Read on for quotes and a summary of the article. Great read for any perfectionists out there--those striving to be all things to all people. You know who you are! ;)
The quest for perfection is exhausting and unrelenting...Why, when we know that there's no such thing as perfect, do most of us spend an incredible amount of time and energy trying to be everything to everyone?
We get sucked into perfection for one very simple reason: We believe perfection will protect us.
Perfectionism is not the same thing as striving to be our best. Perfectionism is not about healthy achievement and growth; it's a shield. Perfectionism is a 20-ton shield that we lug around thinking it will protect us when, in fact, it's the thing that's really preventing us from being seen and taking flight.
Living in a society that floods us with unattainable expectations around every topic imaginable, putting down the perfection shield is scary. Finding the courage, compassion and connection to move from "What will people think?" to "I am enough," is not easy.
"I am enough"
Why we're all so afraid to let our true selves be seen and known. Why are we so paralyzed by what other people think? After studying vulnerability, shame, and authenticity for the past decade, here's what I've learned.
A deep sense of love and belonging is an irreducible need of all people. We are biologically, cognitively, physically, and spiritually wired to love, to be loved, and to belong.
As I conducted my research interviews, I realized that only one thing separated the men and women who felt a deep sense of love and belonging from the people who seem to be struggling for it. That one thing is the belief in their worthiness. It's as simple and complicated as this:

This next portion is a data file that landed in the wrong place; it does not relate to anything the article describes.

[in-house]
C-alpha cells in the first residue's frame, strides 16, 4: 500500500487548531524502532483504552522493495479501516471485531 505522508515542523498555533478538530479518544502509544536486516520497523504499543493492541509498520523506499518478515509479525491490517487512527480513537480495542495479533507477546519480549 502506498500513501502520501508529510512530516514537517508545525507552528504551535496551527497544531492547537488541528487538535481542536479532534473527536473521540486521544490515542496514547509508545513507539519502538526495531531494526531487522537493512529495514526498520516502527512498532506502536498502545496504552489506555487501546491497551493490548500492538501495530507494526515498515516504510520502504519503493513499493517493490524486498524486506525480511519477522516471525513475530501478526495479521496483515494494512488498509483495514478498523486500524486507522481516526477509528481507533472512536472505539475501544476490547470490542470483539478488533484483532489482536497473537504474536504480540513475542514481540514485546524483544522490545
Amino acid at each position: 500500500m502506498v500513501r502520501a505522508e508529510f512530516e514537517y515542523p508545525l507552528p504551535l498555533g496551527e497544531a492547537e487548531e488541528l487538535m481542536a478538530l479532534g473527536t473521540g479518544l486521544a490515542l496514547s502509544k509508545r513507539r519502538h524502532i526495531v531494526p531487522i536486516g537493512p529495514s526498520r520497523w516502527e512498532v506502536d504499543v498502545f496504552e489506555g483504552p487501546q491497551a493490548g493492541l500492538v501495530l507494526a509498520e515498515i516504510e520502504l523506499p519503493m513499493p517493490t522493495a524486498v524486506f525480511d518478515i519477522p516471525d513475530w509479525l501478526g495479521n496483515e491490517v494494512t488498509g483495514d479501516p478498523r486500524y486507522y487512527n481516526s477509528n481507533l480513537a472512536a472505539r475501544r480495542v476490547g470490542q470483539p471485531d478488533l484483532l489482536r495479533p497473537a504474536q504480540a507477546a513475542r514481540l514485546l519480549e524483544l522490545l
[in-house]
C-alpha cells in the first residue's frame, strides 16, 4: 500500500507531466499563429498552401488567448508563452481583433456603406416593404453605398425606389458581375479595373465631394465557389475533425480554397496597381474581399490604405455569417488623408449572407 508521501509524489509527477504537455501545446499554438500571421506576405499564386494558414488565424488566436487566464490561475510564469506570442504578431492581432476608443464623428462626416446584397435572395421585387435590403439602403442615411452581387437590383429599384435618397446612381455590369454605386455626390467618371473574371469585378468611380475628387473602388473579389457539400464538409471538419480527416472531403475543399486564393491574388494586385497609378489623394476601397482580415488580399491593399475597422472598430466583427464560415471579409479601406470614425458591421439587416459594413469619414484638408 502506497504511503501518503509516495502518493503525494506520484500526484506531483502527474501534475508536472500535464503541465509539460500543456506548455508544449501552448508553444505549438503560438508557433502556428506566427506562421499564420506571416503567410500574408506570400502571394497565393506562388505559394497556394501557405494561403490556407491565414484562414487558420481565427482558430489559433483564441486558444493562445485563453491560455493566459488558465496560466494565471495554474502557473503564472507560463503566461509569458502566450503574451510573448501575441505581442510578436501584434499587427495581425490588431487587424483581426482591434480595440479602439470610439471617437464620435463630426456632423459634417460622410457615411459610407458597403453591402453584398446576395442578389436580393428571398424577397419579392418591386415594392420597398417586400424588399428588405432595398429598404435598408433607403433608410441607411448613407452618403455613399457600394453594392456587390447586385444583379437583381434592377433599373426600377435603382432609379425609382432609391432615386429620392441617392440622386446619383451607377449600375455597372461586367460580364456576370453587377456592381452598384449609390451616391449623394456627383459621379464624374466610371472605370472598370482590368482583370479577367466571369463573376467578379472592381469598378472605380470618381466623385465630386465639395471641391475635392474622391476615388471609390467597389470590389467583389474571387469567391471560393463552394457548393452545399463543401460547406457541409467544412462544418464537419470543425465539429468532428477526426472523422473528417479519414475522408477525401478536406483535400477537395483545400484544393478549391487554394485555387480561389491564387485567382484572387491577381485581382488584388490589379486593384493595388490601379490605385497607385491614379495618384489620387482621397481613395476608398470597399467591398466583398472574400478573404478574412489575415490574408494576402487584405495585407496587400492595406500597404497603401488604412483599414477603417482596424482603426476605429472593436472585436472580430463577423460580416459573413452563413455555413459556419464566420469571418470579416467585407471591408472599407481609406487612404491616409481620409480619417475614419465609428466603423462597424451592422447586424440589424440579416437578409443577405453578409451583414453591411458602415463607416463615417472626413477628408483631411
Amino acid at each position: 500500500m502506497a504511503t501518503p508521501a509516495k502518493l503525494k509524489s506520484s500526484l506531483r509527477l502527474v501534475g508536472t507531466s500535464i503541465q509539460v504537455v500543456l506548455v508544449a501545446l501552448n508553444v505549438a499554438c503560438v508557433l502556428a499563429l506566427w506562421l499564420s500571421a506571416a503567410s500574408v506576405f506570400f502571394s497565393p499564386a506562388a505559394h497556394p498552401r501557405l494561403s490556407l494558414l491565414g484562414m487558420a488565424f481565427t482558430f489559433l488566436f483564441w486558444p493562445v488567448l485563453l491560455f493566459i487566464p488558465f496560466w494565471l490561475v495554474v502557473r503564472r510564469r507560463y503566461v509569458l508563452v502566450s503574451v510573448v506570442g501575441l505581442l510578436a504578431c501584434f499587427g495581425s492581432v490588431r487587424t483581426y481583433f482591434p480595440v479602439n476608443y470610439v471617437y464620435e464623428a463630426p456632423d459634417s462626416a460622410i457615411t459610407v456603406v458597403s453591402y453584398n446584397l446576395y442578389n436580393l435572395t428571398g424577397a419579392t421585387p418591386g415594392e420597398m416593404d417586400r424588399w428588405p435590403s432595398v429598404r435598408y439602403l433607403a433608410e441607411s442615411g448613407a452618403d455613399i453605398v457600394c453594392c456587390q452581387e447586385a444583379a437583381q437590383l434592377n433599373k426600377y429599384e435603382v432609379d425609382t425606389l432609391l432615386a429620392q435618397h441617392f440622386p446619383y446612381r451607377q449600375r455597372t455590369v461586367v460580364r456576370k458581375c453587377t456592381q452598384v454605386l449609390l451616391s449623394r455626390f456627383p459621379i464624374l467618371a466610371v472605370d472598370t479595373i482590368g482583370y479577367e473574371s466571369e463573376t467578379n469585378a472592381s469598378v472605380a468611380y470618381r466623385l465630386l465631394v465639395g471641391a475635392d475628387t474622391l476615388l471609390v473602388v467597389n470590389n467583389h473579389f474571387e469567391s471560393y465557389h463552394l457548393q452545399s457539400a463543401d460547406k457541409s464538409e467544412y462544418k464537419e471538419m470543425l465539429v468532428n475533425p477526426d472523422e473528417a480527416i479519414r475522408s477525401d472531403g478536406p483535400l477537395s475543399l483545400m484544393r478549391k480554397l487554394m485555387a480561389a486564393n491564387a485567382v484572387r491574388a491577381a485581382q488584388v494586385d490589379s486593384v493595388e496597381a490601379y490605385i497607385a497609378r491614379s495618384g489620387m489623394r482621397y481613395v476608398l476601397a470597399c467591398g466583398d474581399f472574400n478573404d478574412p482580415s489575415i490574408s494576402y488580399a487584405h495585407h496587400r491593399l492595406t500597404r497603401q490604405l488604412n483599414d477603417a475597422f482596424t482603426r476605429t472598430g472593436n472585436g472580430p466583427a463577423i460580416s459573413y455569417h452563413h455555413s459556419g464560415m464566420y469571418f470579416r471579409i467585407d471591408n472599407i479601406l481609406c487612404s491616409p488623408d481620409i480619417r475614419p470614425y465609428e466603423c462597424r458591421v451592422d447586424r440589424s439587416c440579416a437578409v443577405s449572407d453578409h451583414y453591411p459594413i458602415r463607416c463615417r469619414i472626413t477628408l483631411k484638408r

"If we want to fully experience love and belonging, we must believe that we are worthy of love and belonging."
Worthy now. Not if. Not when. We are worthy of love and belonging now. Right this minute. As is.
Letting go of our prerequisites for worthiness means making the long walk from "What will people think?" to "I am enough." But, like all great journeys, this walk starts with one step, and the first step in the Wholehearted journey is practicing courage.
The root of the word courage is cor -- the Latin word for heart...Courage originally meant to speak one's mind by telling all one's heart.
Written by Brené Brown; she is a research professor at the University of Houston Graduate College of Social Work. She has spent 10 years studying vulnerability, shame, authenticity, and courage. She is the author of The Gifts of Imperfection (Hazelden) and has a blog on courage.
Content taken from from CatalystConference.com. Check out their site for other great resources and articles that will encourage you and make you think.